Filipinos are divided. The older generation calls Filipino a language and all others as dialects. The younger generation calls each distinct manner of speech a language and their highly mutually intelligible variants as dialects. As a person who studies about languages, I think the younger generation is correct.

Bella on February 19, 2020:

Filipino is actually the "collective" term for all regional Filipino languages. Tagalog is one of those, and so are other regional LANGUAGES like Ilocano, Kapampangan, Bisaya, Hiligaynon, etc.

Aside from being languages, they are also considered dialects (geographically-speaking) and depending on which part you're from, these dialects have varieties. So an example is the Ilocano language which can be divided into two distinct dialects: the northern (the purest form) and the southern one. The main phonological difference between the two is the pronunciation of the letter 'e.'

precy anza (author) from USA on February 06, 2020:


Do you mean translate it in Tagalog? If so, here it is.

Akala ko ako lang nakakaramdam ng ganito. Pakiramdam ko rin gaya ng sa yo. Kung pumayag ka lang sana na pwede. Hihintayin kita. Mahal na mahal kita Liam.

I don't know ano meaning nung makaib ibitak, pero aridtuyak pay site means "andito pa ako sa site." Saka adadtuyak po yun baka typo lang.

Naiiyak na ako ano. Bakit ba ganun. Akala ko talaga na ok sa yo. Di ako sure sa "Kunak man no madi nak kayaten" Akala ko nga na ayaw mo akong mahalin.

Bakit ganyan ka Liam? Palagi kong sinasabi sa sarili ko na you're my friend ganun eh hindi talaga. It's really hard akala ko ok na sa yo.

Mega on January 10, 2020:

Someone telling us that Tagalog is the national language is outright wrong. The Philippines until now has no national language. Any educated person woud know that the 1987 Constitution states that a National Language Commission shall be constitued and develop Pilipino as national language. This has not happened. There has been no legislation to state that Tagalog is the national language. Most widely spoken dialect in the Phil yes. If ever there thee would be a national language it will not be tagalog, it will be called Pulipino of Filipino.

Name on November 29, 2019:

Ilocano/iloco is a dialect from the northern part of the philippines. Its not a language, since tagalog is the national language, as it is called a Filipino. It is one of the local dialect of the philippines. Correct me if im wrong about the "iloco"

precy anza (author) from USA on October 27, 2019:

@ Arcelli

I don't do or have formal lessons po on Ilocano grammar. :)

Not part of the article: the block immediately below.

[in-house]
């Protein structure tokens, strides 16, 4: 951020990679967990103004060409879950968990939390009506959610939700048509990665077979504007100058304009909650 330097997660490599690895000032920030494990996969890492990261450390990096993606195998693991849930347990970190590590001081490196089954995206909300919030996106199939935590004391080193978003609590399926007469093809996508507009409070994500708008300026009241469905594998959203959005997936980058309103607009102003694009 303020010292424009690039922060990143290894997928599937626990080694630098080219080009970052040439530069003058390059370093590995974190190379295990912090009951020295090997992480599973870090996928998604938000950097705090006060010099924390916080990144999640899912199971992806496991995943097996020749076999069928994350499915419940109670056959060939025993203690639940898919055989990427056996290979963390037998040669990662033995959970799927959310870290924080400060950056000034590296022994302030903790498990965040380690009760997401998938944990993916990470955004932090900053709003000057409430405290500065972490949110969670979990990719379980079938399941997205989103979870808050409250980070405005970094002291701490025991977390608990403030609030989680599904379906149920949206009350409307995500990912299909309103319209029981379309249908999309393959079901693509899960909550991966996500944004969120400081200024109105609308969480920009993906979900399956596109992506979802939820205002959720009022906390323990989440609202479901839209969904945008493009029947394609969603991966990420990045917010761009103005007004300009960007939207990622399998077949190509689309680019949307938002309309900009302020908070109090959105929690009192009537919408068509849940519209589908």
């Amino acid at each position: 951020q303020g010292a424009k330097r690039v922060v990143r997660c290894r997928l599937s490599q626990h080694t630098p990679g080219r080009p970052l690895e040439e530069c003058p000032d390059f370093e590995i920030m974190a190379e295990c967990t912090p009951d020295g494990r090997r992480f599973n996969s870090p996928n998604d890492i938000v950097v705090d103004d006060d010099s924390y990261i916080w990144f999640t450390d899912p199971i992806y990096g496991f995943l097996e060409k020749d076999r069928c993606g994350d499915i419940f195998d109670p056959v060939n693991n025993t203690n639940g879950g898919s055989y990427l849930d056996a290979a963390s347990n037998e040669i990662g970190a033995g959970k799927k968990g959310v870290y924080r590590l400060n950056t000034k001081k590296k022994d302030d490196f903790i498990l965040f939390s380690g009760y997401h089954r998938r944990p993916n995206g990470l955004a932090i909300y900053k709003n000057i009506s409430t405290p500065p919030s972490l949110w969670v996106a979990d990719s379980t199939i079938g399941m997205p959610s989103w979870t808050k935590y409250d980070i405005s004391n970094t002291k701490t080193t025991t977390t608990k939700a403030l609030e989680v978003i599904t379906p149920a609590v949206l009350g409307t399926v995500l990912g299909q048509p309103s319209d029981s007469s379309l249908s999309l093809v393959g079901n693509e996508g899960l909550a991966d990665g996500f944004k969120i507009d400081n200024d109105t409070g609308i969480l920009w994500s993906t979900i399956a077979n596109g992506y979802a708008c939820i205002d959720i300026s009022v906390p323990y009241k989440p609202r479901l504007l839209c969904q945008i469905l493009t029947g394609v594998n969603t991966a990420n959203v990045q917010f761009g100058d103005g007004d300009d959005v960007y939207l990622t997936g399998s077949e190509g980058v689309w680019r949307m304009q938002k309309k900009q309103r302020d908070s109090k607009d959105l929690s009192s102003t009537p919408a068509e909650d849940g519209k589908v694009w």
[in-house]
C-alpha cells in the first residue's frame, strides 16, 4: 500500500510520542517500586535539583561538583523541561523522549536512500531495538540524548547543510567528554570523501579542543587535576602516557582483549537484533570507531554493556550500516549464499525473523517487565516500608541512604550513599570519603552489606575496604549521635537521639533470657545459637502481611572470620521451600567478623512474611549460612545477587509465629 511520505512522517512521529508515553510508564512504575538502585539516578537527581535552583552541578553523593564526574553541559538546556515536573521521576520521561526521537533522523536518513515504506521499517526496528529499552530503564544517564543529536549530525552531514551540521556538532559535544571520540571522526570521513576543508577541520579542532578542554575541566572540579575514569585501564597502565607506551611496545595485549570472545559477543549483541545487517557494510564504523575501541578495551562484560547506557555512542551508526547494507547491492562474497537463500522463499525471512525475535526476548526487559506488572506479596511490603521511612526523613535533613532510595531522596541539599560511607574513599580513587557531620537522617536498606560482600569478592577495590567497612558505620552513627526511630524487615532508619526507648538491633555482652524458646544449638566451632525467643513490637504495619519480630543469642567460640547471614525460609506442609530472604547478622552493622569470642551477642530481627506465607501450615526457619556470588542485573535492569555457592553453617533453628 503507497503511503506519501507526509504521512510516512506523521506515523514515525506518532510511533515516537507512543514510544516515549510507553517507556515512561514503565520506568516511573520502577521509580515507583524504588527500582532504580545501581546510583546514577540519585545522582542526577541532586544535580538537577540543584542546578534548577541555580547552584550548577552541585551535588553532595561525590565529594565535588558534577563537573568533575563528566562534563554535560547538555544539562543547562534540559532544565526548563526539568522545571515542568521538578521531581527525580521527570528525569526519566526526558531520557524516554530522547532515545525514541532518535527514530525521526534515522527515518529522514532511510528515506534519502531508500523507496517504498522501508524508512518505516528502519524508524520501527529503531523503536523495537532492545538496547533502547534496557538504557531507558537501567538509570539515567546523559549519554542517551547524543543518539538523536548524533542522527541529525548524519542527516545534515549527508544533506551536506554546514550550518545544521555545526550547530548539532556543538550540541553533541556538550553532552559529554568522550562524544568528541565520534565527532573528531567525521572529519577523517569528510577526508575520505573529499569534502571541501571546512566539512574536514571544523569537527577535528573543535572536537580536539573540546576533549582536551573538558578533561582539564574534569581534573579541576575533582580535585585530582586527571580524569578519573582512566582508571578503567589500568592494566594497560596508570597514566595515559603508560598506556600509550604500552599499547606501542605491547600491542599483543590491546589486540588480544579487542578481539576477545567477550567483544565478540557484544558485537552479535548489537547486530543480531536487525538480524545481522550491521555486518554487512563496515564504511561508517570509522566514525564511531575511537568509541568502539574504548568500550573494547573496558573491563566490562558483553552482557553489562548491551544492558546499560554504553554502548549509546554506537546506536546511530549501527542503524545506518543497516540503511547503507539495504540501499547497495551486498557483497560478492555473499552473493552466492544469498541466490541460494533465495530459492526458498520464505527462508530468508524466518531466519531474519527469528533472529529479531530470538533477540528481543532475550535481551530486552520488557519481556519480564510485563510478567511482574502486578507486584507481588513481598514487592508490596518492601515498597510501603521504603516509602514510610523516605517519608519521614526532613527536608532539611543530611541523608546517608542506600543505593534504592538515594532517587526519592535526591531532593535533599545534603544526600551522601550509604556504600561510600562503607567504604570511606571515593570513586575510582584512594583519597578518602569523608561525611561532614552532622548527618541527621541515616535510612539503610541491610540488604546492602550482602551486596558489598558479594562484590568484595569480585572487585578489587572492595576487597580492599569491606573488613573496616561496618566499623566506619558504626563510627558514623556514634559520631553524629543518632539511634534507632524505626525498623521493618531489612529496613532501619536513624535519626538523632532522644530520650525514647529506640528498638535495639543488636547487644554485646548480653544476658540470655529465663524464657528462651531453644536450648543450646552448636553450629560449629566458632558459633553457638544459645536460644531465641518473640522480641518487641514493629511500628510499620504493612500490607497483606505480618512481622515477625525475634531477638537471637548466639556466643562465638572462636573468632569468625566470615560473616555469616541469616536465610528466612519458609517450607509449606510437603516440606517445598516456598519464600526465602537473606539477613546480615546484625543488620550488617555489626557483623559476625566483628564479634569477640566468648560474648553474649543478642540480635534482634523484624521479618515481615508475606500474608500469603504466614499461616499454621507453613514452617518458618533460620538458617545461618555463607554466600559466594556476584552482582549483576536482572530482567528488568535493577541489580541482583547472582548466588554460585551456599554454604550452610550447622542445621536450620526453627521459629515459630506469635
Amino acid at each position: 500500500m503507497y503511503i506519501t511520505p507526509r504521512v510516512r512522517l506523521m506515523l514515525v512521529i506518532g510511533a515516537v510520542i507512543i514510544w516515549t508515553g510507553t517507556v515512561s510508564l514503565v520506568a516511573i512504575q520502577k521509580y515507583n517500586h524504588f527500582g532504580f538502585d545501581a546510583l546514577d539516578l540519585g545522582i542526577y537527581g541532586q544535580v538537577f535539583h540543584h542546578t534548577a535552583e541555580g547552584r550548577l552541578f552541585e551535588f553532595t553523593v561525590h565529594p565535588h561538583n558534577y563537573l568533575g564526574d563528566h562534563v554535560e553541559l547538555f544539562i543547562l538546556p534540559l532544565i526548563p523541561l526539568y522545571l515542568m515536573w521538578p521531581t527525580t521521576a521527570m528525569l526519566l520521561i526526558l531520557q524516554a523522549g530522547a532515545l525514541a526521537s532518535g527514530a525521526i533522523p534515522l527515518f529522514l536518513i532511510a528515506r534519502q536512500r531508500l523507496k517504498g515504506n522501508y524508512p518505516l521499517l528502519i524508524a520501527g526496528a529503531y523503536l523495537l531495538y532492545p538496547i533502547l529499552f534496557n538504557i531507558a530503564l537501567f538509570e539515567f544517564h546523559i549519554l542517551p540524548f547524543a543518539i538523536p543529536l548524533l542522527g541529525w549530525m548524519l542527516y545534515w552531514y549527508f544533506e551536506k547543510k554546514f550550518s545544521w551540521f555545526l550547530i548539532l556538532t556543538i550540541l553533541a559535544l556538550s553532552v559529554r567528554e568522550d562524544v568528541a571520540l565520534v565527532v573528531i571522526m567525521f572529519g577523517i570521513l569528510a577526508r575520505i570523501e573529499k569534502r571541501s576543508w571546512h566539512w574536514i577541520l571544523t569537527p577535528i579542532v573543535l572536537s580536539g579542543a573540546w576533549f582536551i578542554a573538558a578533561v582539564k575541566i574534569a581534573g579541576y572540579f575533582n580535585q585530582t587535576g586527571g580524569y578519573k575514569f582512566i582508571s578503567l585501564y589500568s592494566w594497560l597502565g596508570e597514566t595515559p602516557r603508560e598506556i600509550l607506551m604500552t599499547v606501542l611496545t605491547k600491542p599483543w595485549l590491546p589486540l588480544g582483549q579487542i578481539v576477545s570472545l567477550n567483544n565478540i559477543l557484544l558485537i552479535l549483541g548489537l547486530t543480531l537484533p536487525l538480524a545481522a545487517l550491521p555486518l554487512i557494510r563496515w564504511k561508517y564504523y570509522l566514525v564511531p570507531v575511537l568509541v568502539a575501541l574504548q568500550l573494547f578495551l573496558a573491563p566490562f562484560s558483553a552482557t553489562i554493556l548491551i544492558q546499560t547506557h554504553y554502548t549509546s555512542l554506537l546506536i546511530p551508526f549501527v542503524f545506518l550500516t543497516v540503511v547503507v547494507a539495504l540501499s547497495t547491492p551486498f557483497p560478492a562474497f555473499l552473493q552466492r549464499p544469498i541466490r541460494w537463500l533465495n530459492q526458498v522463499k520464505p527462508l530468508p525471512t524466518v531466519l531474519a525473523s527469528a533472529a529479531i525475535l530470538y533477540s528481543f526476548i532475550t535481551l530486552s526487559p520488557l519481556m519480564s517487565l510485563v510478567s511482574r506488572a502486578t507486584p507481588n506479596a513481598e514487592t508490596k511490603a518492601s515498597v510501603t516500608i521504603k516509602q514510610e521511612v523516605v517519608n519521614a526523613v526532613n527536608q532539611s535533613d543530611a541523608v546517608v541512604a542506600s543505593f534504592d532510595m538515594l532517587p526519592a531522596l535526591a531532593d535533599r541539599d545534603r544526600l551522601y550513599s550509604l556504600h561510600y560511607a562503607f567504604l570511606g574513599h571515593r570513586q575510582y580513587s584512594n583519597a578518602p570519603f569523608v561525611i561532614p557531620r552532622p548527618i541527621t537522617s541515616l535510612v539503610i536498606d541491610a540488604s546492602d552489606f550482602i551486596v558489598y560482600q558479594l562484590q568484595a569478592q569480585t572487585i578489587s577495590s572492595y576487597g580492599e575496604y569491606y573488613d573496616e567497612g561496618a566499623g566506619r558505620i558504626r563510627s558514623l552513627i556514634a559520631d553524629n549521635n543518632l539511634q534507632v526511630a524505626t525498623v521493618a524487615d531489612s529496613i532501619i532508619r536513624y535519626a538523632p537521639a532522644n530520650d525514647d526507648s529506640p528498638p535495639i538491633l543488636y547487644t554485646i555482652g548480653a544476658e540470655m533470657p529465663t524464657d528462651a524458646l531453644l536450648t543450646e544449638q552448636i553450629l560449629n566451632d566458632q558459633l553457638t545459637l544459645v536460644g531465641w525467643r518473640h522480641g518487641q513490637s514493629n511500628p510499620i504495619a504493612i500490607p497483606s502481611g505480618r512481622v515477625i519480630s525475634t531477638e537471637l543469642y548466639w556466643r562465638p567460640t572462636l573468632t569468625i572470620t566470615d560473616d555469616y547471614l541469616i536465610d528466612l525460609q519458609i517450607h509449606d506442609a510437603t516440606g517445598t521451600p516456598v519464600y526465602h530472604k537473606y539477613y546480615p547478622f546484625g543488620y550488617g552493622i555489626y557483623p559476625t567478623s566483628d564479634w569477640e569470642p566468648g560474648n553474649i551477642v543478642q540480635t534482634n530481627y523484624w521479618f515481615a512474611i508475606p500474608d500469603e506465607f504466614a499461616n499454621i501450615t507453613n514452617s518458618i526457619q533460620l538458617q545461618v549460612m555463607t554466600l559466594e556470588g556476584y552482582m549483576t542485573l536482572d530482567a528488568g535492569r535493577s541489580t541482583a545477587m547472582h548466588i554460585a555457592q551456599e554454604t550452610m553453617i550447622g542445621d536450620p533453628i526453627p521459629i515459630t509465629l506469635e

Arcelli on October 22, 2019:

May formal lessons po ba especially on grammar? Thank you sa pagpapaliwanag ng "n" sa dulo ng ako.

Kiko on June 08, 2019:

Please lesson tagalog and english

Daniel on November 17, 2018:


Filipino is basically standardized Tagalog. It's the standardized national language (along with English), but where I live on Luzon, we just call it Tagalog. Actually, I've never heard any of the locals call it Filipino.

With that said, there are many languages here in the Philippines! The area I live in is a Tagalog-speaking region, but if my wife and I head up north to, say, an Ilocano-speaking region, we wouldn't be able to understand any of the locals when they speak Ilocano. The same would be true if we went down to a Cebuano-speaking region, and so on.

I hope that helps.

Janisa from Earth on March 26, 2018:

Never heard of llocano before. What's the difference between llocano and filipino?

precy anza (author) from USA on February 23, 2018:

Nasayaat met. Nice meeting you ditoy Hubpages. Nagjoined ka pala ke 4 years ago

na rin. Ang galing naman. Nasayaat ta adda met sabali ditoy Hubpages nga ammo ti ag-Ilocano :) Thank you sa comment. Followed you ading tapno adda sabali nga bisitahin ko ditoy. :D

Linda Bryen from United Kingdom on February 18, 2018:

Hi! Kabayan, kumusta ka adding, adda gayam ti Ilocano nga hubber ditoy Hubpages kunak no siyak laeng. Haan kadi, kankanaey ti dialect ko met ngem ammok met ti ag-Ilocano ah. Thank you for this hub, it reminds me of our dialects in the Philippines. Good well written dialect hub.

Audrey Hunt from Pahrump NV on October 22, 2017:

I, too have never heard of the llocano language. I like the phrases for giving a compliment. Thanks.

Louise Powles from Norfolk, England on October 22, 2017:

How interesting. I've never heard of the llocano language before, so this is something new to me! Thanks for sharing. =)